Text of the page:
The law also expands the range of public interest organizations that can bring a suit against polluters by providing certain organizations with standing (the right to sue). “The big change from my perspective… is that the law allows standing for NGOs to bring public interest lawsuits, ” Stern says. “And that is a really, really interesting change.” However, only nonprofits that are registered with the city-level governments or higher in China, and that have specialized in environmental protection for five years, will be permitted to bring suits. …more
Only continued consumer pressure will ensure that food and cosmetics industries deliver on their promises
In late July, agribusiness giant Cargill announced a sweeping set of changes to the company’s palm oil policies, promising a commitment to “build a traceable and transparent palm oil supply chain” to “end egregious practices such as deforestation, expansion onto peatlands, and the exploitation of Indigenous peoples, workers, and local communities.”
Taken together with recent moves from other industry giants like Wilmar and Golden-Agri Resources, it means that companies responsible for more than half of global palm oil trading have now made public commitments to address the rampant environmental and human rights abuses associated with palm oil production. Traders are joined by well-known consumer brands like Nestlé, Unilever, General Mills, Mondelēz, Kellogg, Safeway, Hershey, Mars, L’Oreal, and Proctor & Gamble.
The need for reform cannot be overstated.
Its high yield compared to other oils makes palm oil a cheap alternative for companies looking to manage costs. As a result, production of palm oil has doubled since 2000, making it the most widely traded vegetable oil in the world. Though many consumers are unaware of its presence, palm oil is found in over half the products on grocery store shelves in the United States, in everything from Snickers bars to shampoos.
This popular oil carries a nasty price, though: widespread use of forced and child labor, land grabs, destruction of habitat for endangered species like orangutans and elephants, not to mention the long term impact on climate change. When old growth rainforests are cut down to plant palm, sequestered carbon is released. Tropical deforestation accounts for 10 percent of global carbon emissions. Palm oil is a main driver of tropical deforestation. In short: palm oil production is bad for the planet, people, and animals. (Generally speaking, if you’re eating it in a candy bar or potato chips, it’s bad for you, too).
The announcement to make good from one of the largest players in the business is positive news, to be sure. It’s a sign that years of pressure from consumers and activists are finally yielding fruit. But don’t break out the celebratory candy bar …more
Connected preserves especially important as pine beetle continues to wreak havoc
As conservationists prepare to celebrate the fiftieth anniversary of the passage of the Wilderness Act, there’s also a measure of hand-wringing occurring as some people question whether wilderness protections even make sense given the new challenge of climate change.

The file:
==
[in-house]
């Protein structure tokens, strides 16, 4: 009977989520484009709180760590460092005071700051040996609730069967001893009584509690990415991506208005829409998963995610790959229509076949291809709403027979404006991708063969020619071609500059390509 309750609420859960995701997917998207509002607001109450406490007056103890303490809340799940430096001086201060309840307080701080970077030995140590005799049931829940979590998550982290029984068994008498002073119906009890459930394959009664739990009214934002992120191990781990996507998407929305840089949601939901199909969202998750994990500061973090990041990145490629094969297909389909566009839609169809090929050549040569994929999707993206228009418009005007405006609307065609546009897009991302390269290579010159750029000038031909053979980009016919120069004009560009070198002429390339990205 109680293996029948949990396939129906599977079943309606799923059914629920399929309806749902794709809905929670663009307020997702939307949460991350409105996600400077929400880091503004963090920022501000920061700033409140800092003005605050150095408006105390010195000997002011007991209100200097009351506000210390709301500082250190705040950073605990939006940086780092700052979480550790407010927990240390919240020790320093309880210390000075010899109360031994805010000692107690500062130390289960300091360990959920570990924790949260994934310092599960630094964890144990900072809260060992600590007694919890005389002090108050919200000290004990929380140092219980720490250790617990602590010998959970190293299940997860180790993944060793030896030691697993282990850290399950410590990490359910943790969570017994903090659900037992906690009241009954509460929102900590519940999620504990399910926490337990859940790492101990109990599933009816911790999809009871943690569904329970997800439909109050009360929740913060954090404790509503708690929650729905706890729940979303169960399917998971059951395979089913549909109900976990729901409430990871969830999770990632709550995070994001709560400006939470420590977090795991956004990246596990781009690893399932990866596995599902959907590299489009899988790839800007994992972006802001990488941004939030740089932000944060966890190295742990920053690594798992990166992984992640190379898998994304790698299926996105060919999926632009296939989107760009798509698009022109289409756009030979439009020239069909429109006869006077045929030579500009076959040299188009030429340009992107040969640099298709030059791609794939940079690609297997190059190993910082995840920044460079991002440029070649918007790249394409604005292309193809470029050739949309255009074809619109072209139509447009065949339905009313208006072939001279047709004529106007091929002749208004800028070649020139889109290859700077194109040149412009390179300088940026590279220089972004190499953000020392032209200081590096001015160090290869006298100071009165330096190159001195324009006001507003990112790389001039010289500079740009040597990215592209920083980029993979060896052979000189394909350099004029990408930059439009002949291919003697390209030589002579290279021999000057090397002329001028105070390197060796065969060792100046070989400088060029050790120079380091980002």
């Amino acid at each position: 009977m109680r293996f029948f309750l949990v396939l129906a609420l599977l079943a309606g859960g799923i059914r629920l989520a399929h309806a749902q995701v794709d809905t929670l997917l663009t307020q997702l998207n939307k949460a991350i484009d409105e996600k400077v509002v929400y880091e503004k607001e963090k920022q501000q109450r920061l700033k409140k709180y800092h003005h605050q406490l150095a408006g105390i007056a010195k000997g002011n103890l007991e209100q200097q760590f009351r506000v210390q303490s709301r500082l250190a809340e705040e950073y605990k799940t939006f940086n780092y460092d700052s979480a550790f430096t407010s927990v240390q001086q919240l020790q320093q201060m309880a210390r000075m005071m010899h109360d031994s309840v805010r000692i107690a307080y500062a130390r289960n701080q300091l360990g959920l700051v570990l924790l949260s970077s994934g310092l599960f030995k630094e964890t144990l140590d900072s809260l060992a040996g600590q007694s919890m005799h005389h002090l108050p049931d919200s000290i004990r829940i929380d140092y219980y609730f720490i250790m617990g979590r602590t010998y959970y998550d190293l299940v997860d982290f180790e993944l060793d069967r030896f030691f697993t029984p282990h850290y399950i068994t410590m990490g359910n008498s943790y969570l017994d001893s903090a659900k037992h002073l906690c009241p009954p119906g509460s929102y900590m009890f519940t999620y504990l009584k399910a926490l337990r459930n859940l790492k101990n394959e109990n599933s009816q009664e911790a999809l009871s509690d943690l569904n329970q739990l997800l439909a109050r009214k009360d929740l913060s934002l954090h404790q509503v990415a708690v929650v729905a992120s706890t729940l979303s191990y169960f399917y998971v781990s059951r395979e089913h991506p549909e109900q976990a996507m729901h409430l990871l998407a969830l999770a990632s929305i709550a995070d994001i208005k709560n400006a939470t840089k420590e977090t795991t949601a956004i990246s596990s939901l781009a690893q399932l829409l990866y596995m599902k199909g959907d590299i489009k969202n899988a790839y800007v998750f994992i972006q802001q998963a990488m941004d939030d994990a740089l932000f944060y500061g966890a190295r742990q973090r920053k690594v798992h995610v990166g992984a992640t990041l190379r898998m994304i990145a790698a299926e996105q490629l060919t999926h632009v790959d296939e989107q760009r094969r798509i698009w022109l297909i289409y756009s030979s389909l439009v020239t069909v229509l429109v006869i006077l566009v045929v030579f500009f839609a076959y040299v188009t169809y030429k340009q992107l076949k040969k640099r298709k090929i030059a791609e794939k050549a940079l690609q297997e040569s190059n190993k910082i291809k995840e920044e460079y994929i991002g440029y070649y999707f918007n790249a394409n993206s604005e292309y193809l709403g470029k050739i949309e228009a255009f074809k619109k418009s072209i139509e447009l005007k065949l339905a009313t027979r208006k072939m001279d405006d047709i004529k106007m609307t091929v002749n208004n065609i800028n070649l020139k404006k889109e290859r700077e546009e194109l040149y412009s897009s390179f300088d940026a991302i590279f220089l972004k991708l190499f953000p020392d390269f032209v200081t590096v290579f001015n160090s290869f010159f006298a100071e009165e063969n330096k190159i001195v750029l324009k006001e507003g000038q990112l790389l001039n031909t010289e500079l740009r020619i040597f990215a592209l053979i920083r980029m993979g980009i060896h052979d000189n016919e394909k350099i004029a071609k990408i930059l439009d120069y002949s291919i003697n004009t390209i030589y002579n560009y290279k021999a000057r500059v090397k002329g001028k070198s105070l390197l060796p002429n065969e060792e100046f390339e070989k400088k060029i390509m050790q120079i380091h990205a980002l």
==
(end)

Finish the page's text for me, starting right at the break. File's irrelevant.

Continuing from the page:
For land preservationists here in Colorado, the answer to that question is an unambiguous YES. As the planet warms the need for wilderness designation is more important than ever, especially as ecosystems confront unprecedented threats.
All photos by Steven DeWitt
In the Central Mountains of Colorado, citizens have come together in an effort to add and expand areas they feel need wilderness designation. The proposed wilderness areas were chosen after a comprehensive evaluation of their ecological values including wildlife habitat, free-flowing streams, clean lakes, and old growth forests. Congressman Jared Polis is reintroducing his Eagle and Summit County Wilderness Preservation Act this year and Senator Mark Udall is introducing his Central Mountains Outdoor Heritage Act in 2015. Udall's wilderness proposal incorporates 235,773 acres, 12 new stand alone areas and 17 additions to existing wilderness areas in Pitkin, Eagle and Summit counties including the Holy Cross, the Eagles Nest and the Maroon Bells.
Many of the forests included in the proposed wilderness areas have been or are currently being impacted by historic epidemics of insect infestations and disease as a result of human-generated climate change. The loss of these forests is having cascading impacts on the biodiversity of the ecosystems.
This spring and early summer, I visited a number of the areas included in the Central Mountains Outdoor Heritage Act, both on the ground and in the air. Having previously photographed many of these forests for The Lodgepole Project, I wasn’t surprised to see the widespread devastation Colorado’s lodgepole pine forests have suffered from the mountain pine beetle epidemic.
What did surprise me was the ease of accessibility into the impacted forests via historic logging roads. Take, for example, Spraddle Creek and Freeman Creek, two proposed expansions to the Eagle’s Nest Wilderness Area north of Vail. Both areas were selected for wilderness expansion …more